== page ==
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The Ugly Mittens: Punishment of Deaf children for using sign language


It was historically common for Deaf children to be punished for signing by being forced to wear "mittens." 

"For a class of incorrigible sign-makers the teacher made mittens of strong chintz and when a child made a sign one was immediately placed upon his left hand, and for the second sign upon his right, so that signing for the time became almost an impossibility; and the pupil felt so mortified at having to wear the ugly mittens for a whole morning that he soon gave up the practice of signing while in the schoolroom." (Stone, 1910)





Chintz is a "printed multicoloured cotton fabric with a glazed finish, used for curtains and upholstery." It originated in the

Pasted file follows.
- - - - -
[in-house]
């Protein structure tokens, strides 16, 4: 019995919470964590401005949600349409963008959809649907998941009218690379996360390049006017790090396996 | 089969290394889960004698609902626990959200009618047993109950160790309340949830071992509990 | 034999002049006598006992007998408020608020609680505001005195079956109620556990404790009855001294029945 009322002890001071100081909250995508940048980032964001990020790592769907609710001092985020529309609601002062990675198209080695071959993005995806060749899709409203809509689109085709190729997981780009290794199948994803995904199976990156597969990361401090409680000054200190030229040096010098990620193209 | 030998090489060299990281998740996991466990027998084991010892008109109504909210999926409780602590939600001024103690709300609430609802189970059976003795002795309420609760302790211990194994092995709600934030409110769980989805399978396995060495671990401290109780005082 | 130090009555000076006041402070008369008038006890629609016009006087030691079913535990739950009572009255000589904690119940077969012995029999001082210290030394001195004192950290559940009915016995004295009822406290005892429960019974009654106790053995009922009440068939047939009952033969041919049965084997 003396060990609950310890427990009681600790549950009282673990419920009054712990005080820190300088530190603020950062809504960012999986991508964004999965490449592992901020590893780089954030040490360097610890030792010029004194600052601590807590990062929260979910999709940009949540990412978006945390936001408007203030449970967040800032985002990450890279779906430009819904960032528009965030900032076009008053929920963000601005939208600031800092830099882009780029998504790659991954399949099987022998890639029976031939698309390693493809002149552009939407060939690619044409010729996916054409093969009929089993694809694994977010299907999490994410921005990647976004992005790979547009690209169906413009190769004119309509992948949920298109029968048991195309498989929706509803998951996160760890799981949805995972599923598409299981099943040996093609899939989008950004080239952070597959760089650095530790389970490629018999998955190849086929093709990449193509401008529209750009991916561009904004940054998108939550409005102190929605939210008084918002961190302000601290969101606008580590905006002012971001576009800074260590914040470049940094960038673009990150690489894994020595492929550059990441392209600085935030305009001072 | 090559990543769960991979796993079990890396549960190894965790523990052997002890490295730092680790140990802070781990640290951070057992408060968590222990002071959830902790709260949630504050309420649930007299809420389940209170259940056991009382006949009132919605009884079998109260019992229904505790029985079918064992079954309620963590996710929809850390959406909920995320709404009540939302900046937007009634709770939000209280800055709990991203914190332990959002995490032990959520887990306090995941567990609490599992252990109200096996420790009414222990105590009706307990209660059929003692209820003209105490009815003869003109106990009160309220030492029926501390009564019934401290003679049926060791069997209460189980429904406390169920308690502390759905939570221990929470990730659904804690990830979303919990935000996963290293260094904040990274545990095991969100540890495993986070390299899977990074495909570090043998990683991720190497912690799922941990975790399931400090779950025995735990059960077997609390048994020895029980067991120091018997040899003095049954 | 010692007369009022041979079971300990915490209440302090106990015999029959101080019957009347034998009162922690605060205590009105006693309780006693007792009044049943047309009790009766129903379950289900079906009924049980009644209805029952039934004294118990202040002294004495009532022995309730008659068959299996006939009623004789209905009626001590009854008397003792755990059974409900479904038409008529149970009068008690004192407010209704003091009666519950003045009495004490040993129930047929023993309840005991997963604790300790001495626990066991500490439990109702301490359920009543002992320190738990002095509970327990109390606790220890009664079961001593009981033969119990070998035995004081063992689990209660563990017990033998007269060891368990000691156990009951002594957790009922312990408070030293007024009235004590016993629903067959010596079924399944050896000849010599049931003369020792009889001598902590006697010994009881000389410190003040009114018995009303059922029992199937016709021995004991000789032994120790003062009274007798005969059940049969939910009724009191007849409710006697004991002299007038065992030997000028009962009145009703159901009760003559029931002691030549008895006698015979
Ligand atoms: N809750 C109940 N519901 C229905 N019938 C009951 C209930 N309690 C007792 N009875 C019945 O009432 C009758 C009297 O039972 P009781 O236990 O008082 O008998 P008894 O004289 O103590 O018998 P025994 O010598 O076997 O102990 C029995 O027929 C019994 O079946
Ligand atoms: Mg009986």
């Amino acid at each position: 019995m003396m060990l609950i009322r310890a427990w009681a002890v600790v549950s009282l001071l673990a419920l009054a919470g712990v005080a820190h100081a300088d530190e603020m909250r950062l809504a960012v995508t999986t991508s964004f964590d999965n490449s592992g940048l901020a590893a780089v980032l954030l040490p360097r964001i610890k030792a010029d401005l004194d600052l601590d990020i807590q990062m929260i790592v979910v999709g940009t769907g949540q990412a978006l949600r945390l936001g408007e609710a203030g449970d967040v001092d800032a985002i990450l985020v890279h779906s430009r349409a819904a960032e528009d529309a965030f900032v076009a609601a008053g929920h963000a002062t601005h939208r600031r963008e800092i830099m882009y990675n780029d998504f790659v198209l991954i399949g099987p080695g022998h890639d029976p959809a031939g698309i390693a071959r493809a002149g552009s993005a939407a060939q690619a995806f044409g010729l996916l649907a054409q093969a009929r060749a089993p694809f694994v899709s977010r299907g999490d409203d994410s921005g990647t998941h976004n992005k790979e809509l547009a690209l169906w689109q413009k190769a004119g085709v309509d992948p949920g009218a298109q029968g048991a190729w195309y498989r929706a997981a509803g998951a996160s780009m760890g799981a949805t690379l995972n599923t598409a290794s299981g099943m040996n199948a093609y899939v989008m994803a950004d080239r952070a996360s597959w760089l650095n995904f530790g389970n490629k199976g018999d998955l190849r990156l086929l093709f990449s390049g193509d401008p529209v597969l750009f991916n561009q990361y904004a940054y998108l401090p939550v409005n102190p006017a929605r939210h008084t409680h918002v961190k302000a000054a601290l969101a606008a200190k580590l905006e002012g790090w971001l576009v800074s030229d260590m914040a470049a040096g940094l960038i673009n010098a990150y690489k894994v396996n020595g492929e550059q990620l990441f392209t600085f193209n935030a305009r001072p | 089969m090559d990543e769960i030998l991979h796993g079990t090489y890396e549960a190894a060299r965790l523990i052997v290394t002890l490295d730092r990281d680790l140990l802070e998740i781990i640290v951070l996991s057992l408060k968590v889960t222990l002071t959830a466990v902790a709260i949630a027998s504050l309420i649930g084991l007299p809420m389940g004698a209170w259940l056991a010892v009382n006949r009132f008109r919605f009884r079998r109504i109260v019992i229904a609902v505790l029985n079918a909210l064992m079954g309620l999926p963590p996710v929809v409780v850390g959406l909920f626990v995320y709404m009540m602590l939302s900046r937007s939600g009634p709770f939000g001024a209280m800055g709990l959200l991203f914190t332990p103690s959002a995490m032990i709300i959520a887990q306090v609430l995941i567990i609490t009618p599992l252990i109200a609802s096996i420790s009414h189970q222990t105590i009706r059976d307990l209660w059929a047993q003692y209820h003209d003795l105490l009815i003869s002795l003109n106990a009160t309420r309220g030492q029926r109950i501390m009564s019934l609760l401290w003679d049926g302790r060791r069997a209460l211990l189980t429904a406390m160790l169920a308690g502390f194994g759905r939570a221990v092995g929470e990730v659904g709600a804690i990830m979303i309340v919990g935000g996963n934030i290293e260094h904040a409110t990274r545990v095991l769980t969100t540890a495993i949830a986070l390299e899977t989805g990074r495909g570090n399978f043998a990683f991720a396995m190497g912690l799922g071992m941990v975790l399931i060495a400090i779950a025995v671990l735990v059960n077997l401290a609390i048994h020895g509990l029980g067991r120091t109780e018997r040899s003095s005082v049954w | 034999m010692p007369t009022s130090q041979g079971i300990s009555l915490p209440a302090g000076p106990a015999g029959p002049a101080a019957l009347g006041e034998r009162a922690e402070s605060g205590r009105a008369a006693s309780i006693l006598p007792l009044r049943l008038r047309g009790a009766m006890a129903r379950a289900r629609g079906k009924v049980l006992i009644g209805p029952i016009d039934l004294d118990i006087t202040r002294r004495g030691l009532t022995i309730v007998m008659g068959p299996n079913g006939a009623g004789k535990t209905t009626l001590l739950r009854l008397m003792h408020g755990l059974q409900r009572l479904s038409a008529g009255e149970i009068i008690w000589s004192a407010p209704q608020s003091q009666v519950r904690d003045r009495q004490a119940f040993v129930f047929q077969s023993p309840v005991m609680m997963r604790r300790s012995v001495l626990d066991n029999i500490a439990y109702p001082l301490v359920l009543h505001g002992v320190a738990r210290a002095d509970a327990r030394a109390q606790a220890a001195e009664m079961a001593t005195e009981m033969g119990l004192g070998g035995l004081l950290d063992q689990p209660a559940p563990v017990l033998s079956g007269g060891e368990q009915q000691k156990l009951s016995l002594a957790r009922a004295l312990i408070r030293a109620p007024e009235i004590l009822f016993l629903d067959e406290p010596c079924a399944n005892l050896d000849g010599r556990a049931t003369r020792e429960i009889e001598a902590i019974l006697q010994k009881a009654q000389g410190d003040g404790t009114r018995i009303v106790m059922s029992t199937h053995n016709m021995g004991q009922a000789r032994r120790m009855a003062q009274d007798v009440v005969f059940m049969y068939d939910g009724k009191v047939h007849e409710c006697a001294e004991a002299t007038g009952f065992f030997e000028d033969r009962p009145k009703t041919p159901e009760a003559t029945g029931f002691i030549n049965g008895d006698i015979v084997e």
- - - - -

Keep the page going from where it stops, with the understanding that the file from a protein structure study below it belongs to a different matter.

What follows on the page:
"early 17th century (as chints, plural of chint, denoting a stained or painted calico cloth imported from India): from Hindi chīṃṭ ‘spattering, stain’." (Source: Lexico.com/chintz)


 



 

Reference:
Stone, Elizabeth (March, 1910) "Hints on Discipline," American Annals of the Deaf, pp. 177-182 (6 pages), Published by: Gallaudet University Press, (Retrieved 1/17/2020, JSTOR: https://www.jstor.org/stable/44463675?seq=3#metadata_info_tab_contents).

 




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